Choosing Assessments for a Questionnaire Study

choosing assessments for a questionnaire study

I do a lot of survey research. Many of the studies I do rely on people sharing their experiences. As an organizational scientist, I am usually asking about the workplace. The studies I do, usually with teams of colleagues and students, asks people to complete assessments that tap into the aspects of work we are investigating. One of the major tasks we face is choosing assessments for a questionnaire study.

Asking the Right Questions

Every study, whether done for academic research or practice, begins by identifying what you want to learn about. You choose the particular aspects or variables you want to study. I have done a lot of research on job stress, so I decide what aspects of the job are of interest, such as conflict with other employees or amount of workload. I then plan the other things I want to ask about, for example, whether people experience emotional distress or physical health symptoms. My goal is often to see if there is a link between aspects of the job and people’s stress reactions.

The next step is to figure out how each variable will be measured. Will a single question be sufficient (e.g., asking about the person’s age) or would it be better to use a multiple item scale, for example, asking about the person’s perception of organizational climate? Will I ask people to respond about their own experiences or about someone else’s, such as a subordinate?

Choosing Assessments for a Questionnaire Study

For each variable you wish to measure, there is a choice between creating your own custom-made assessment or finding an off-the-shelf option. For many of the things we wish to study, there can be one or more well established assessments available. Many have sound research behind them that provides confidence that they will accomplish your goal. There is no guarantee, however, that just because an assessment has been often used in the academic literature, it is the best for your purpose. Many have limitations that might not make them a good choice.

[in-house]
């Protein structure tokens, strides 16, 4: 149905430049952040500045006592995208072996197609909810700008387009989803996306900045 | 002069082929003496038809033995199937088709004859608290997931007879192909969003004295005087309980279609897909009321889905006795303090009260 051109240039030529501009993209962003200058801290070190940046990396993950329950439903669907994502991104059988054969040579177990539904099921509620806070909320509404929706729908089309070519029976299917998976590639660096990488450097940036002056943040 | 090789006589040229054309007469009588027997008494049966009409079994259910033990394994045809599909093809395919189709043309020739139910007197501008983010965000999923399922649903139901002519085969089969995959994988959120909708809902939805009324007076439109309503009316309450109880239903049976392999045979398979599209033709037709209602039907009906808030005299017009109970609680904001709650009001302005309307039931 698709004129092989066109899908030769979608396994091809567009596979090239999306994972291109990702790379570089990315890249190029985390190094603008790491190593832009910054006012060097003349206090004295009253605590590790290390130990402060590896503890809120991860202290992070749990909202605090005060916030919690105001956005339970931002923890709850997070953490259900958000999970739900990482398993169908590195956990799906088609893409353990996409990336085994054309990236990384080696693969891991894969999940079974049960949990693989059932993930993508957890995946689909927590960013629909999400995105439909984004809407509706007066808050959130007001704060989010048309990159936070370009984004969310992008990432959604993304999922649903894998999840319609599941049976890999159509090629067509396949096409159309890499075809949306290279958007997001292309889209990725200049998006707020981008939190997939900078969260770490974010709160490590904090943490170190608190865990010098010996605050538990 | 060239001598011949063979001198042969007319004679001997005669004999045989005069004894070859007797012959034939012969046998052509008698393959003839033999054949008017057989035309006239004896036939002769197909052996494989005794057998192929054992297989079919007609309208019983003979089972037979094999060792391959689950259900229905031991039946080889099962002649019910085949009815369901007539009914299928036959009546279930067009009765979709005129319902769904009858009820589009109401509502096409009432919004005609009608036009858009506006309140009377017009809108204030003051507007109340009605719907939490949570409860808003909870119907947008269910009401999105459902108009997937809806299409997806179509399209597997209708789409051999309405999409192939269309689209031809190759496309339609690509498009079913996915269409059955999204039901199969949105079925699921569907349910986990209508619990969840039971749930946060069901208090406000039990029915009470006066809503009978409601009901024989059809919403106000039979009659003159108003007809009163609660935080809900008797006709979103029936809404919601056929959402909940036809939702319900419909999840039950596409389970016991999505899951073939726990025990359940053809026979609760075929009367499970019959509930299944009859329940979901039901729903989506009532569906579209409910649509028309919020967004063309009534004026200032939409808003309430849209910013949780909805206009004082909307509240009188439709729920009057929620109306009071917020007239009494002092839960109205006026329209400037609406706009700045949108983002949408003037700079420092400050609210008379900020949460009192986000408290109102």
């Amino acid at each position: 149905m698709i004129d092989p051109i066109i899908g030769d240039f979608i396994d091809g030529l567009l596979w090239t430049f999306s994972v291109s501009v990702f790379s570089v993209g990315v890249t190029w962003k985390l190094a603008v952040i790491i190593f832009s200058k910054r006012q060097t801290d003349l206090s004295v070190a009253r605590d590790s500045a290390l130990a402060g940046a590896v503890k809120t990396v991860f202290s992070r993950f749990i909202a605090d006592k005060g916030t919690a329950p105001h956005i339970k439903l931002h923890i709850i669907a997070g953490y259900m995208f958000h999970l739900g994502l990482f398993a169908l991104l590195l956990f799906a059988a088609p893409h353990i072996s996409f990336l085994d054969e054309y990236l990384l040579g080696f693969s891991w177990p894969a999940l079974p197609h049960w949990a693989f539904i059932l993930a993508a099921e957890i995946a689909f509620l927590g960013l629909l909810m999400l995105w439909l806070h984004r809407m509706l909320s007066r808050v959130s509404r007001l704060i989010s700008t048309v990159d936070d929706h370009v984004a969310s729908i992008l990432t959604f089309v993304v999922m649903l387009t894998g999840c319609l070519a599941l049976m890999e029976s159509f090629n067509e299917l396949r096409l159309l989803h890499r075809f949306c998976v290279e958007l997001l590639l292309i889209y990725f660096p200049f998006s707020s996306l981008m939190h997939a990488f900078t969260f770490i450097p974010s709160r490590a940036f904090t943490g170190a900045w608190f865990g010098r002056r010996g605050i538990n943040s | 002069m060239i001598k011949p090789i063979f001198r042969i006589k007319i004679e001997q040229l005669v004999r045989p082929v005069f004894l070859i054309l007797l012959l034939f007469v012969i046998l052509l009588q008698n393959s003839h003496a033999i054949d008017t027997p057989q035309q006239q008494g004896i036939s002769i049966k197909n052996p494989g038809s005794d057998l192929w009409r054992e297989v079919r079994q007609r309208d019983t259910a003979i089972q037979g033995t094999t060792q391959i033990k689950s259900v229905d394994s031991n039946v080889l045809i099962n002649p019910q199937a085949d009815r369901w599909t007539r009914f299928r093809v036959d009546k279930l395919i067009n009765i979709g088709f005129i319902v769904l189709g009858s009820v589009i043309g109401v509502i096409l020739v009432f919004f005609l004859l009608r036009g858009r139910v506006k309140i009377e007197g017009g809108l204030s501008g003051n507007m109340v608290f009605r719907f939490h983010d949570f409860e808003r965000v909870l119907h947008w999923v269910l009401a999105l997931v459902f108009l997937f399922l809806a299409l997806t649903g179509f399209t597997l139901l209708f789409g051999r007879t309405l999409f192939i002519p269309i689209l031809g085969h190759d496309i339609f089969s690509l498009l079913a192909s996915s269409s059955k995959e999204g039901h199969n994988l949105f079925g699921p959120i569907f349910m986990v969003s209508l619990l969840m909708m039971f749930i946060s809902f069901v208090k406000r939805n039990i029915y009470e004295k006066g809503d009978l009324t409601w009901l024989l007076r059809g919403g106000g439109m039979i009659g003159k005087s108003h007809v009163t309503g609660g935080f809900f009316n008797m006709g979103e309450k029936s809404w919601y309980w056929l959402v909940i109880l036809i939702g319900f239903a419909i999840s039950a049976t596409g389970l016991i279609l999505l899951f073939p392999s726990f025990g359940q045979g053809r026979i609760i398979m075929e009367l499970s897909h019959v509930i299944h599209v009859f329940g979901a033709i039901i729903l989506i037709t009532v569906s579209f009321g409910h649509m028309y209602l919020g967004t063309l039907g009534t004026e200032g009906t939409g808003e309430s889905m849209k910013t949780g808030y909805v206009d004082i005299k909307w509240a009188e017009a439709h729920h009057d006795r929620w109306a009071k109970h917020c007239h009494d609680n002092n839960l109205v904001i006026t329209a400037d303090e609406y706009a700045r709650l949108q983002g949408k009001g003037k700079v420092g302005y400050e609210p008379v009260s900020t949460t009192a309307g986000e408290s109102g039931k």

There are three ways to find assessments, and often people use all three.

  • Rely on archives that people have put together. I have created an archive on my website about organizational measures that contains my own assessments and links to assessments of others. I also have links to other archives such as my companion website on mental health and well-being measures.
  • Do a literature search of the academic literature. This relies on research databases. Some, like APA PsycInfo, are accessible through a university library or personal subscription. Others, like Google Scholar, are open access. Just enter the name of the variable of interest, and see if you can find assessments. Often your search will reveal articles that have studied the variable, and if you access the article, you can see what assessments those authors used. Many articles are behind a pay wall, but many are not as researchers might make their work available, for example, through the free ResearchGate.
  • Check commercial assessment companies to see if they have what you need. There is a cost for their assessments.

Keep in mind that many assessments are in the public domain, particularly those developed with a government grant. Others are copyrighted, but authors often allow free use for educational or research purposes. Even commercial companies sometimes allow discounted or even free use to students and researchers.

An alternative is to create your own assessment. This is the best choice when you cannot find a suitable assessment that fits your needs. You should be aware that writing questions is easy but writing the right questions that reflect exactly what you want to learn is not. There is both an art and science to writing good questions and to creating assessments that work as intended. The development of assessments requires expertise and research to select just the right questions for your purpose. For this reason it is important that at least one member of your team has the expertise needed to create assessments.

Assessment is the heart of survey research, so choosing assessments for a questionnaire study is important. You want to be sure that the assessments you use are the right ones for your purpose, and often that means combing your own custom assessments with those you find already developed.

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